Open handed

Up, and after doing some business at my office abroad to Lumbard Street, about the getting of a good sum of money, thence home, in preparation for my having some good sum in my hands, for fear of a trouble in the State, that I may not have all I have in the world out of my hands and so be left a beggar. Having put that in a way, I home to the office, and so to the Tower; about shipping of some more pressed men, and that done, away to Broad Streete, to Sir G. Carteret, who is at a pay of tickets all alone, and I believe not less than one thousand people in the streets. But it is a pretty thing to observe that both there and every where else, a man shall see many women now-a-days of mean sort in the streets, but no men; men being so afeard of the press.
I dined with Sir G. Carteret, and after dinner had much discourse about our publique business; and he do seem to fear every day more and more what I do; which is, a general confusion in the State; plainly answering me to the question, who is it that the weight of the warr depends that it is only Sir W. Coventry.
He tells me, too, the Duke of Albemarle is dissatisfied, and that the Duchesse do curse Coventry as the man that betrayed her husband to the sea: though I believe that it is not so.
Thence to Lumbard Streete, and received 2000l., and carried it home: whereof 1000l. in gold. The greatest quantity not only that I ever had of gold, but that ever I saw together, and is not much above half a 100 lb. bag full, but is much weightier. This I do for security sake, and convenience of carriage; though it costs me above 70l. the change of it, at 18 1/2d. per piece.
Being at home, I there met with a letter from Bab Allen, to invite me to be god-father to her boy, with Mrs. Williams, which I consented to, but know not the time when it is to be.
Thence down to the Old Swan, calling at Michell’s, he not being within, and there I did steal a kiss or two of her, and staying a little longer, he come in, and her father, whom I carried to Westminster, my business being thither, and so back again home, and very busy all the evening. At night a song in the garden and to bed.

in my hands the world
of a beggar who is all alone
and no less than one thousand
people in the street

I fear every day more and more
the state answering the question
who is it that the weight
of the war depends on

a man betrayed to the sea
for security’s sake
let me be godfather to a swan
and steal a kiss of the night


Erasure poem derived from The Diary of Samuel Pepys, Friday 6 July 1666.

Listen to the Recordings on SoundCloud of Gorillas Singing Little Food Songs to Themselves

 
A scientist describes one of these
as the equivalent of a sigh of
contentment, and the other a low

frequency hum. Also, how adorable
is it that they make up different
songs for different foods? Perhaps

not so adorable: how it's mainly
alpha male silverbacks that sing
to express enjoyment while

they eat; how typical. What about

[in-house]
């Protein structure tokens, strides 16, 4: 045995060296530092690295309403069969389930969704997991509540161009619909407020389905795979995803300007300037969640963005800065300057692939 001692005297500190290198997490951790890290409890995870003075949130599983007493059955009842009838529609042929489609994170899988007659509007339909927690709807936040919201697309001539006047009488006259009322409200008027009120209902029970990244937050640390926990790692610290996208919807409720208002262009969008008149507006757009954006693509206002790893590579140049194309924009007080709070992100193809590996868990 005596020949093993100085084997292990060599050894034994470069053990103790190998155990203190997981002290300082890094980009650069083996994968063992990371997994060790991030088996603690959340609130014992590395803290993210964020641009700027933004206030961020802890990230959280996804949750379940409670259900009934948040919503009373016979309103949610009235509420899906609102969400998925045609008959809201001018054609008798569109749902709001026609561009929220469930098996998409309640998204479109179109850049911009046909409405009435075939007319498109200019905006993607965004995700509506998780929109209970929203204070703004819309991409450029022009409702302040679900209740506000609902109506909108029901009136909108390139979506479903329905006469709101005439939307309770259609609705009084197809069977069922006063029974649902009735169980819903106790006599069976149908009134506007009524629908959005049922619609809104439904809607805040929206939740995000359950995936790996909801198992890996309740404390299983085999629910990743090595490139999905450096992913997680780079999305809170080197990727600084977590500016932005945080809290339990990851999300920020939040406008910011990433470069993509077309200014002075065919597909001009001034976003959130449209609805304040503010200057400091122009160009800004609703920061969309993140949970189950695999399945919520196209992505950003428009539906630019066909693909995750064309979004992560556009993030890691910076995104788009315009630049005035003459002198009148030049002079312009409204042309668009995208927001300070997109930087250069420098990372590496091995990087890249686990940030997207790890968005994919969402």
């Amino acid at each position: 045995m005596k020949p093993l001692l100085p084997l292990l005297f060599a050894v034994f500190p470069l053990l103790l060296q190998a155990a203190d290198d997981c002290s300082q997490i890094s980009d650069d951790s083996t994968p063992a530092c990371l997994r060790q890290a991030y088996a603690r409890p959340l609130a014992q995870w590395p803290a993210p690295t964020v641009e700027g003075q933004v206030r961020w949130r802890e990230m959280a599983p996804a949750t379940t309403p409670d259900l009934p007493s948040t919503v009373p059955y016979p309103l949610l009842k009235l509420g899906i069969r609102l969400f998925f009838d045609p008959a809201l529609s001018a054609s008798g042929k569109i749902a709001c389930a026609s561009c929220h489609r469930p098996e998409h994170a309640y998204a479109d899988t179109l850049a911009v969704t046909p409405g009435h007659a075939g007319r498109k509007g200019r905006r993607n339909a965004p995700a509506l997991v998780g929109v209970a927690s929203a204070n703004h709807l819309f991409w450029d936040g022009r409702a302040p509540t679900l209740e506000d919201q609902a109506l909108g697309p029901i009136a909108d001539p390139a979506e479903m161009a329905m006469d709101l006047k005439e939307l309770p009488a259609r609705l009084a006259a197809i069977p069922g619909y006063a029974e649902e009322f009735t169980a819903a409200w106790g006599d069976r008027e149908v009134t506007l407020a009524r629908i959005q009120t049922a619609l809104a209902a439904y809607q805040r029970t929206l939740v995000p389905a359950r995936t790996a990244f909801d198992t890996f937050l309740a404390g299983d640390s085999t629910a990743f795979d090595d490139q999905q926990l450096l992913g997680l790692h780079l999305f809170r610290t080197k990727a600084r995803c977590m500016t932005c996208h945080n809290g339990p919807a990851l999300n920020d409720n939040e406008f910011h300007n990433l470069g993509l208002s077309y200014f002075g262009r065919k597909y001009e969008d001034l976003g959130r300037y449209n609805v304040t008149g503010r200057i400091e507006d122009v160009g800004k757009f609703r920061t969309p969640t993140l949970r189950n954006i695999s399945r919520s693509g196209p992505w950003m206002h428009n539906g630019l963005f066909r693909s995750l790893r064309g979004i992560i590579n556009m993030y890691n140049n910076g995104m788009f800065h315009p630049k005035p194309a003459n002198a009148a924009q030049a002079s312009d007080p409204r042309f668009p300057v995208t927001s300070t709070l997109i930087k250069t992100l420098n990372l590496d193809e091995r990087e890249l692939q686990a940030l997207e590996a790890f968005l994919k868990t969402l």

the females—do they hum the songs
they compose under their breath,

do they sing with other females,
together in a bower of green stalks
or by the water as they groom each

other's hair? What they do is
supposed to show how, like ours,
their bodies instinctively

make sounds to indicate
awareness of life's varied
textures and flavors: moans

or yelps, prolonged groans
that inform anyone within ear-
shot that here in the mouth is

a moment of such particular
relish, or in the toenail
a splinter of unbearable

agony. Who knows if they call
each other names like sweet pea
or cupcake, sugar pie or honey-

bun; if it's the ripe calabash
or the pulpy soursop that elicits
the most ecstatic songs, second only

to the gurgling that infants make as they
drink the milk, before their eyes glaze
and their heads loll back in pleasure.

Aging

Up and to the office, where we sat all the morning busy, then at noon dined and Mr. Sheply with me, who come to towne the other day. I lent him 630 in silver upon 30 pieces in gold. But to see how apt every body is to neglect old kindnesses! I must charge myself with the ingratitude of being unwilling to lend him so much money without some pawne, if he should have asked it, but he did not aske it, poor man, and so no harm done. After dinner, he gone, I to my office and Lumbard Streete about money, and then to my office again, very busy, and so till late, and then a song with my wife and Mercer in the garden, and so with great content to bed.

we who own
the other silver

see how a body is old
in unwilling awn or arm

on a one-bard street
a one-off song

with my wife
in the garden


Erasure poem derived from The Diary of Samuel Pepys, Thursday 5 July 1666.

Back of beyond

Up, and visited very betimes by Mr. Sheply, who is come to town upon business from Hinchingbrooke, where he left all well. I out and walked along with him as far as Fleet Streete, it being a fast day, the usual fast day for the plague, and few coaches to be had. Thanks be to God, the plague is, as I hear, encreased but two this week; but in the country in several places it rages mightily, and particularly in Colchester, where it hath long been, and is believed will quite depopulate the place.
To St. James’s, and there did our usual business with the Duke, all of us, among other things, discoursing about the places where to build ten great ships; the King and Council have resolved on none to be under third-rates; but it is impossible to do it, unless we have more money towards the doing it than yet we have in any view. But, however, the shew must be made to the world.
Thence to my Lord Bellasses to take my leave of him, he being going down to the North to look after the Militia there, for fear of an invasion.